This seems like the first issue that needs to get fixed, but it does nothing for the kids around Iowa who are already in abusive homes.

DHS Management

How on earth DHS Director Palmer survives this is beyond me. If Kim Reynolds does not fire him in her first week as governor, it will be a serious missed moment for leadership. Closer internal investigation into DHS can determine if broken administrative leadership is to blame, but something like Ray’s death simply should not have happened after Finn and Knapp.

At any point after Finn’s death did DHS run a list of every other foster parent who has multiple adoptive kids, has some complaint – founded or not – of neglect or abuse and who’s also homeschooling, and then sent a case worker to check in on them? Is anyone doing that right this very moment? If not, Palmer is utterly incompetent.

Still, firing him is only a first step, and obviously won’t fix the problem as a whole.

Homeschool Oversight

Iowa has one of the loosest laws on homeschooling oversight in the country. Thanks to a law passed in 2013, parents do not even have to inform the local school district that they are homeschooling, so records of where homeschooled children are located are difficult to collect. And there’s no check-ins from the local district to see if a child is actually being taught anything, nor do parents have to submit annual assessments anymore to demonstrate a child is progressing in their education.

Plenty of children who attend public and private schools are mistreated at home as well, but it’s obvious that homeschooling makes it much, much easier to conceal child abuse.

Homeschooling networks, especially conservative Christian ones, have become increasingly distrustful of any government monitoring of the safety or education of their kids. But their unfounded conspiracy theories don’t take precedent over the safety of Iowa’s children. Republican lawmakers often give their Christian homeschool allies whatever they want, but they need to look at the bigger picture here – both in terms of children’s well-being and the deteriorating public perception of homeschooling.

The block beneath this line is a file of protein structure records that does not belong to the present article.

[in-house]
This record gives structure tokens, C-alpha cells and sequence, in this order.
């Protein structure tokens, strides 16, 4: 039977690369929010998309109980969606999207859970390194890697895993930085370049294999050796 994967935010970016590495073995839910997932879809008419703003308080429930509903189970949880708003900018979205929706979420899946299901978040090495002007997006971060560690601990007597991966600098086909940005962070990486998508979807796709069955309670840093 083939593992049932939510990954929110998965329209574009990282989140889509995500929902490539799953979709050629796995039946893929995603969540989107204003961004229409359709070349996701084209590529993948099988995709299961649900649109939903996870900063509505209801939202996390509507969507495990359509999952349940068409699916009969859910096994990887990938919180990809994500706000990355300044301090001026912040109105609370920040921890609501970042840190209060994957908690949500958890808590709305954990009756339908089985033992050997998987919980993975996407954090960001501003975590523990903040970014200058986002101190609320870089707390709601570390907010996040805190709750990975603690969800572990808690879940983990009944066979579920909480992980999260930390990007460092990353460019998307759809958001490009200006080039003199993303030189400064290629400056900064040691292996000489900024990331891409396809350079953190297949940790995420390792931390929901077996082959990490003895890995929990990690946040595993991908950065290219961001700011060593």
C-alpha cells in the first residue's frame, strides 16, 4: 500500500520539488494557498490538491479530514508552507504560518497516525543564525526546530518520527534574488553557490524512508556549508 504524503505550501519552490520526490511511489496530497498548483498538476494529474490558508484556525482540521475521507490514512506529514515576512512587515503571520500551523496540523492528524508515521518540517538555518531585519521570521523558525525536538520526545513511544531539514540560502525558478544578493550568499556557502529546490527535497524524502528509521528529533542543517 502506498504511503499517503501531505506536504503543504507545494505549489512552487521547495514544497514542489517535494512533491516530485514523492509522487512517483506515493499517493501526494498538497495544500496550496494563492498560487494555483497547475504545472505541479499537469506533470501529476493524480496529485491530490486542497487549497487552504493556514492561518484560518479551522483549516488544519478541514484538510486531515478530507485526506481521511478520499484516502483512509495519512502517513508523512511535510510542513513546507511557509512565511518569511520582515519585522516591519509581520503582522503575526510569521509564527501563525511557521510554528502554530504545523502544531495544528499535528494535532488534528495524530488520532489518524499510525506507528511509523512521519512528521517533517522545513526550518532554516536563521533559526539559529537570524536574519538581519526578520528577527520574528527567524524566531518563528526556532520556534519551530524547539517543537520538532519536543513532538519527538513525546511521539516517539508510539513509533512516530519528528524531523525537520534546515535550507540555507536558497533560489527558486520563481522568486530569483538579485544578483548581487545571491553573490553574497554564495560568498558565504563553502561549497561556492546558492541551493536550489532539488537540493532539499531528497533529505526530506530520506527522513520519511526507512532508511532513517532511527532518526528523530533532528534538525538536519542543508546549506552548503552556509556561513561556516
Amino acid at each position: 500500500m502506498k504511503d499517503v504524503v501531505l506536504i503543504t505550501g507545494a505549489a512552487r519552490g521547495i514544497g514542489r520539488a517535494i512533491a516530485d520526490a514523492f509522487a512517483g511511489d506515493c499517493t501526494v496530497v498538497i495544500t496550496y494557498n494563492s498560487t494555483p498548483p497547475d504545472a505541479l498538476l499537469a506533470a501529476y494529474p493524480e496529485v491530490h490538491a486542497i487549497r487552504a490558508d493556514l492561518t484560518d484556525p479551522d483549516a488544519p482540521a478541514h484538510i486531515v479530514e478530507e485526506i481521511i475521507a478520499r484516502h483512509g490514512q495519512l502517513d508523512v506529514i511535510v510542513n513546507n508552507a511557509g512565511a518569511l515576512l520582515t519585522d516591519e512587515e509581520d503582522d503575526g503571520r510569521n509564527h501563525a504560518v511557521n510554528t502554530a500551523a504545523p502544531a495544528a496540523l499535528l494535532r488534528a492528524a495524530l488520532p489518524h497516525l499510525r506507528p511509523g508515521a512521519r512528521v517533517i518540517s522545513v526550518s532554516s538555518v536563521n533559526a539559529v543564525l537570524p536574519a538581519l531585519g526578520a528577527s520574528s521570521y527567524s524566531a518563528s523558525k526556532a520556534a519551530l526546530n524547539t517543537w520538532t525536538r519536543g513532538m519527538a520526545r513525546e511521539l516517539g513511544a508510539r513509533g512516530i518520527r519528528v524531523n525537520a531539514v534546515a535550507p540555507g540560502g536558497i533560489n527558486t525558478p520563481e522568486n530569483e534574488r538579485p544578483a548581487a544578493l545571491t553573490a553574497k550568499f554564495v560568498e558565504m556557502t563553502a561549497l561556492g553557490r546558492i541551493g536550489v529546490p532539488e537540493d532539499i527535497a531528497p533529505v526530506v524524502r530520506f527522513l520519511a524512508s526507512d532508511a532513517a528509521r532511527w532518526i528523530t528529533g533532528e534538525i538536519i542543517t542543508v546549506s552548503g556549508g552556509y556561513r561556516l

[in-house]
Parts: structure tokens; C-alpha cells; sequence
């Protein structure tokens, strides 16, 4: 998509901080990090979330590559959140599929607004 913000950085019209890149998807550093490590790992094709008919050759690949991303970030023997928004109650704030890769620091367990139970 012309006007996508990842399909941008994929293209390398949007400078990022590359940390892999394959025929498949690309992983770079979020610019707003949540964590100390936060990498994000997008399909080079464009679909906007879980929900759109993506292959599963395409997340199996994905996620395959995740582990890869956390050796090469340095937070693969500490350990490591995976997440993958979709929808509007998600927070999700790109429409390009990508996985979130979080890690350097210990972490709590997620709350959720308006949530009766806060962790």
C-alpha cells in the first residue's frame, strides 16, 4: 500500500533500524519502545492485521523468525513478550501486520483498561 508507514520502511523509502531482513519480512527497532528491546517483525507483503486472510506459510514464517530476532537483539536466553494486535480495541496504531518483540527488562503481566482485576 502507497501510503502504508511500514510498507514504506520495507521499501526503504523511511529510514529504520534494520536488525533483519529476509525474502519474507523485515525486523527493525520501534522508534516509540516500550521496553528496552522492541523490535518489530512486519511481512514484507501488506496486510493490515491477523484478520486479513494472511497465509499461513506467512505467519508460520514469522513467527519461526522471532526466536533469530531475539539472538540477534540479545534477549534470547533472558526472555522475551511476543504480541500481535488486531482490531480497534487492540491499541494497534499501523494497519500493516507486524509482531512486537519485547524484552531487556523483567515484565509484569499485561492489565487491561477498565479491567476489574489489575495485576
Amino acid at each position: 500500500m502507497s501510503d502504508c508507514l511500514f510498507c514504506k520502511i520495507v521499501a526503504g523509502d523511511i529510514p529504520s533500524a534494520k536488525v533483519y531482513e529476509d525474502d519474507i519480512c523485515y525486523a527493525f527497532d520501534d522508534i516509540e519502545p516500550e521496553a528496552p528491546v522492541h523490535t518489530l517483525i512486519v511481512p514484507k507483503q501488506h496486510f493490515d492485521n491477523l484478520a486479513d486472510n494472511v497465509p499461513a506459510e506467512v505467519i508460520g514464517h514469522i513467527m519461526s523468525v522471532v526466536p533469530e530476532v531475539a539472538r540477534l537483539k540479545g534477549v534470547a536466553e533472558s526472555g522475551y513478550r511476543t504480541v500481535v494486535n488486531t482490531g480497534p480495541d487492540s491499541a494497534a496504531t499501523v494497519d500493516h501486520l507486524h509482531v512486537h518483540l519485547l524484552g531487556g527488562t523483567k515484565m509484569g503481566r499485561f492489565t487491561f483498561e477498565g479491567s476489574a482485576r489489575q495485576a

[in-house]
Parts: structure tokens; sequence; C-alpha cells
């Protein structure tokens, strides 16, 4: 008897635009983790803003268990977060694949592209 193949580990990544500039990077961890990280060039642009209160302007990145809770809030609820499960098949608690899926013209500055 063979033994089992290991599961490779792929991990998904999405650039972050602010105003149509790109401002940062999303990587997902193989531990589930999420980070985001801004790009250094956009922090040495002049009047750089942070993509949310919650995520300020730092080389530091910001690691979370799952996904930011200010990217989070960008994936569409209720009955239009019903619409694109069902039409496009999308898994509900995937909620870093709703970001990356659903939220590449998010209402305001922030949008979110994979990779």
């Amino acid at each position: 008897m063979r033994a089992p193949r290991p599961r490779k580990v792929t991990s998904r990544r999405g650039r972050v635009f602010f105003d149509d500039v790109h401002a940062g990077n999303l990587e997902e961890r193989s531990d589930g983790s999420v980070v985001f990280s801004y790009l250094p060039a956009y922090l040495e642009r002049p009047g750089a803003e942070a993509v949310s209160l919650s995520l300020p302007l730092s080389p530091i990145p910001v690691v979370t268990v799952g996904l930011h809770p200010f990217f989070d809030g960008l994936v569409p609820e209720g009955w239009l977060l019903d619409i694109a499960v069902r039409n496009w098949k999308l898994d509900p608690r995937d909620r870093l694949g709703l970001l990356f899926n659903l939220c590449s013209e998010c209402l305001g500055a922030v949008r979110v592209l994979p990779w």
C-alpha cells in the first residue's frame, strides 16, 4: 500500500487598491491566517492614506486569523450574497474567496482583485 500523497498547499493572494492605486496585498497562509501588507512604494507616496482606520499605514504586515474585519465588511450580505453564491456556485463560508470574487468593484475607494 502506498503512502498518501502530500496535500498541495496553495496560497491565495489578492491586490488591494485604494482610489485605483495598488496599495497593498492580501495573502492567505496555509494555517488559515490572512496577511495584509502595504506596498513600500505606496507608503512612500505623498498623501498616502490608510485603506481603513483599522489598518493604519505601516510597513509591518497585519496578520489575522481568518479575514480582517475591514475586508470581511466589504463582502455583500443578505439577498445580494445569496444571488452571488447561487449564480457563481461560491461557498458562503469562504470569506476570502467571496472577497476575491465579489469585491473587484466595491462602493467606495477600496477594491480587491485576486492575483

DHS Funding

Just months after Finn’s death, in the midst of serious questions of whether DHS workers were overwhelmed with their case loads, Branstad and Republican lawmakers passed a budget that cut $8 million from DHS field services. Without matching federal funds, that equated to a $16 million reduction that could harm the part of DHS responsible for looking after girls like Finn and Ray.

Yes, I understand Republicans wanted to reduce Iowa’s expenditures this year. But there’s real people and families behind each one of those government programs, and did they really have to slash funds for the most vulnerable children in Iowa this session?

McCoy found that there are 1,135 fewer DHS workers now then when Branstad returned to office after 2010. Caseworkers in urban areas can have as many as 70 cases at once, and 56 of Iowa’s counties don’t have any caseworkers living in the community.

A significant portion of the $124 million in cuts DHS took on this year should be reinstated for future fiscal years. Otherwise, how on earth can the agency properly look after Iowa’s most vulnerable children?

Step Up Or Step Aside

It is not difficult to see how Republicans’ reaction to this crisis plays out over the next few months. Reynolds could come in and fire Palmer, and the Legislature could pass some law strengthening the vetting of foster parents after a series of public hearings. They’ll call it a day, congratulate themselves, and move on.

But while those two measures are helpful first steps, they simply are not enough if we’re actually serious about this. Fixing one of these four problems might have saved either Finn or Ray’s life. Correcting all of them would greatly increase the safety of Iowa’s young children in the future.

The Republicans in charge at the Statehouse need to make the tough decisions on this issue. They have to confront their Christian homeschool allies and work through a solution for better homeschool oversight. And they need to restore and expand funding to DHS.

If they don’t, the danger will persist for vulnerable foster kids around Iowa. And more will be tortured and die.

What happened to Finn, Ray and Knapp shouldn’t happen in a state like Iowa, much less in a modern country. As is so often the case in our society and our politics, it’s bad enough when these horrendous tragedies occur in the first place. It’s much, much worse when we watch them happen and do nothing.

We are better than this as a state. It’s time for Iowa’s leaders to act, or get out of the way for others who will.


by Pat Rynard
Posted 5/22/17